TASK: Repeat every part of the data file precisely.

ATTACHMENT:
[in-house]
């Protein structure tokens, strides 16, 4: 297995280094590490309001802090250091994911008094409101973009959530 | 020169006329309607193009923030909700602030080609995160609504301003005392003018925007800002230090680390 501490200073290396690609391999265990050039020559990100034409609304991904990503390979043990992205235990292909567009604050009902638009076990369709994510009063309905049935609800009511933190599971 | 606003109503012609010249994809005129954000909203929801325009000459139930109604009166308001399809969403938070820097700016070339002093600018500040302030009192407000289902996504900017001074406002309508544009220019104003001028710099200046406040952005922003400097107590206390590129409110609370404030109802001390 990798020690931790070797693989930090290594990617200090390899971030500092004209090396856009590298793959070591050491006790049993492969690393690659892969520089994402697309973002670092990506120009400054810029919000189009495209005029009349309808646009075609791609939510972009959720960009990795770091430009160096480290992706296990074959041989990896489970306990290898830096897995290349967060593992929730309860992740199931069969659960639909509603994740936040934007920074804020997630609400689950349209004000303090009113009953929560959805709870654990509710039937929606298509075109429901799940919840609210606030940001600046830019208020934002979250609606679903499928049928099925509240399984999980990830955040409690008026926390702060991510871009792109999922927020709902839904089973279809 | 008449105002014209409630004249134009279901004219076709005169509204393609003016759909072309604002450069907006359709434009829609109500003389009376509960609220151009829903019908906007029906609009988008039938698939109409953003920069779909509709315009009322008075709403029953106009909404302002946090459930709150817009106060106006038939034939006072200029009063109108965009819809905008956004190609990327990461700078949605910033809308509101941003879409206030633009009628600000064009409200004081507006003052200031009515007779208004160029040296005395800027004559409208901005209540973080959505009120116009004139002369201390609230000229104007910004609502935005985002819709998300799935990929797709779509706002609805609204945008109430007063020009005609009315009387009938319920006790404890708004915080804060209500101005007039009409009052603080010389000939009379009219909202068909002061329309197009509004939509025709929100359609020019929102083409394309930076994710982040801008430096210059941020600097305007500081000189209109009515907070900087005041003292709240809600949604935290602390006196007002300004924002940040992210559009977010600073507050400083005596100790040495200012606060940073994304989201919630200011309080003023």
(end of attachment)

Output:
[in-house]
């Protein structure tokens, strides 16, 4: 297995280094590490309001802090250091994911008094409101973009959530 | 020169006329309607193009923030909700602030080609995160609504301003005392003018925007800002230090680390 501490200073290396690609391999265990050039020559990100034409609304991904990503390979043990992205235990292909567009604050009902638009076990369709994510009063309905049935609800009511933190599971 | 606003109503012609010249994809005129954000909203929801325009000459139930109604009166308001399809969403938070820097700016070339002093600018500040302030009192407000289902996504900017001074406002309508544009220019104003001028710099200046406040952005922003400097107590206390590129409110609370404030109802001390 990798020690931790070797693989930090290594990617200090390899971030500092004209090396856009590298793959070591050491006790049993492969690393690659892969520089994402697309973002670092990506120009400054810029919000189009495209005029009349309808646009075609791609939510972009959720960009990795770091430009160096480290992706296990074959041989990896489970306990290898830096897995290349967060593992929730309860992740199931069969659960639909509603994740936040934007920074804020997630609400689950349209004000303090009113009953929560959805709870654990509710039937929606298509075109429901799940919840609210606030940001600046830019208020934002979250609606679903499928049928099925509240399984999980990830955040409690008026926390702060991510871009792109999922927020709902839904089973279809 | 008449105002014209409630004249134009279901004219076709005169509204393609003016759909072309604002450069907006359709434009829609109500003389009376509960609220151009829903019908906007029906609009988008039938698939109409953003920069779909509709315009009322008075709403029953106009909404302002946090459930709150817009106060106006038939034939006072200029009063109108965009819809905008956004190609990327990461700078949605910033809308509101941003879409206030633009009628600000064009409200004081507006003052200031009515007779208004160029040296005395800027004559409208901005209540973080959505009120116009004139002369201390609230000229104007910004609502935005985002819709998300799935990929797709779509706002609805609204945008109430007063020009005609009315009387009938319920006790404890708004915080804060209500101005007039009409009052603080010389000939009379009219909202068909002061329309197009509004939509025709929100359609020019929102083409394309930076994710982040801008430096210059941020600097305007500081000189209109009515907070900087005041003292709240809600949604935290602390006196007002300004924002940040992210559009977010600073507050400083005596100790040495200012606060940073994304989201919630200011309080003023």